- U.S. Botanic Gardens
- National Gallery Sculpture Garden
- U. S. Holocaust Memorial Museum
And nine museums of the Smithsonian Institution:
- Smithsonian Castle Information Center
- African Art Museum
- Air and Space Museum
- American History Museum
- Natural History Museum
- American Indian Museum
- Hirshhorn Museum and Sculpture Garden
- Freer Gallery of Art
- Arthur M. Sackler Gallery
SEE: Turning toward the Lincoln Memorial, we passed the World War II Memorial, dedicated to those who served both in the armed forces and as civilians. The monument consists of 56 tall granite pillars, each dedicated to one of the U.S. states and territories, half circling a fountain.
It’s an open, understated plan, but when constructed it was quite controversial. Opponents were not happy that it cut the line of vision between the Washington Monument and Lincoln Memorial; others were angry because this was space previously used by demonstrators; some rejected it on the grounds that it resembled Nazi architecture.
We didn’t see the resemblance, choosing instead to look for the pillars representing our hometowns. Travel Tip: look for “Kilroy was here” graffiti.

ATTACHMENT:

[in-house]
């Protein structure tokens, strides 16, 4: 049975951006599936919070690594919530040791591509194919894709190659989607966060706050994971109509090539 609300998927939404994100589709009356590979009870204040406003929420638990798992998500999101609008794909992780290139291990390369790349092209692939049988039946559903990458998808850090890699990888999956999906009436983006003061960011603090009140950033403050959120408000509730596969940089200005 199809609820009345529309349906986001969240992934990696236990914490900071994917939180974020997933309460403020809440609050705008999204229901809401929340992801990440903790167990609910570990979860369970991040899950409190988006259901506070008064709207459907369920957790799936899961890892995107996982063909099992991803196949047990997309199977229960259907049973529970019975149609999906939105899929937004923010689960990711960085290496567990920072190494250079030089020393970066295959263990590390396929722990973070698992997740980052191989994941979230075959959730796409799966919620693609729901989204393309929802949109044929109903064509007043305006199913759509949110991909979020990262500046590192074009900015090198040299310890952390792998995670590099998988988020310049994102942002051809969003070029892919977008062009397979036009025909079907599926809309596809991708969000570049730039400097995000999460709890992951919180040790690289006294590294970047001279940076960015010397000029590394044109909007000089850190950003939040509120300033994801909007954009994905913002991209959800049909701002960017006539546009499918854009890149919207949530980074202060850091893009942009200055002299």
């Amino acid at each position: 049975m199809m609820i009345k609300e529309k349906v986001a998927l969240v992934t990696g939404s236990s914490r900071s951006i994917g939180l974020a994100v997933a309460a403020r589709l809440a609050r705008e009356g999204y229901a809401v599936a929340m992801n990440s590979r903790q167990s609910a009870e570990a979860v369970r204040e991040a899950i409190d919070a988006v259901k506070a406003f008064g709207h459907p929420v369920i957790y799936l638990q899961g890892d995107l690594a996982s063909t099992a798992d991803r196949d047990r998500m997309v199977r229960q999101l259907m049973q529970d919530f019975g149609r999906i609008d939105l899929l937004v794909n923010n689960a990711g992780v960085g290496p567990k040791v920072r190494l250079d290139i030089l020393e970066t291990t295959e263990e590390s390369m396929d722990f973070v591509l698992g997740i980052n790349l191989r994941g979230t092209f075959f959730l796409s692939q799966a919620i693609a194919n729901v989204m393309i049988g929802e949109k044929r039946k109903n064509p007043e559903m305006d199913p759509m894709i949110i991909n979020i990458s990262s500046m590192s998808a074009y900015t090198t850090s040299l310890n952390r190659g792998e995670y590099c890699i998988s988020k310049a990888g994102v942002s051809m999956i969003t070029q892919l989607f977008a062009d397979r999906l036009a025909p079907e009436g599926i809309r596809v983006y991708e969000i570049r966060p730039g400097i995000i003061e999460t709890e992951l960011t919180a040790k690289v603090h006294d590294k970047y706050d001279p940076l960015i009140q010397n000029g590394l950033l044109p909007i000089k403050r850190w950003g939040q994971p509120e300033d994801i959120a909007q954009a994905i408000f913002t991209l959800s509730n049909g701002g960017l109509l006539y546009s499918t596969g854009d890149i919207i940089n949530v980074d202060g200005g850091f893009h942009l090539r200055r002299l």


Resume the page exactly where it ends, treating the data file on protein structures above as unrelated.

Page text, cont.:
Wading and swimming are not recommended activities at the Reflecting Pool. Although there is a history of multi-use that includes ice-skating and sailing model boats, after the $34 million renovation completed in 2012, there are bans against anything other than dipping toes in the water. Plus, waterfowl still use the pool. Enough said.
On this visit, we barely peeked into the Lincoln Memorial as it was packed on this sunny weekend day. It’s America’s most popular monument, receiving over 7 million visitors in 2014, and the interior can get quite congested. Since we’ve toured the interior before, and will no doubt do so again, we moved on to another monument that we hadn’t seen before.
We ended our walking tour next door at the second most visited monument among America’s national parks is the Vietnam Veterans Memorial, receiving over 4 million visitors annually. Many come to find the names of family members on the list of 58,000 Americans who died in service to their country. These men and women are remembered, not just in stone, but in heartfelt tributes of flowers, mementos, and even Christmas trees.
Complementing the Vietnam Veterans Memorial are two bronze statues, the Vietnam Women’s Memorial and the Three Soldiers. Both were considered to add a more traditional element to the monument. I don’t think selfies with the servicemen is what the memorial architects had in mind.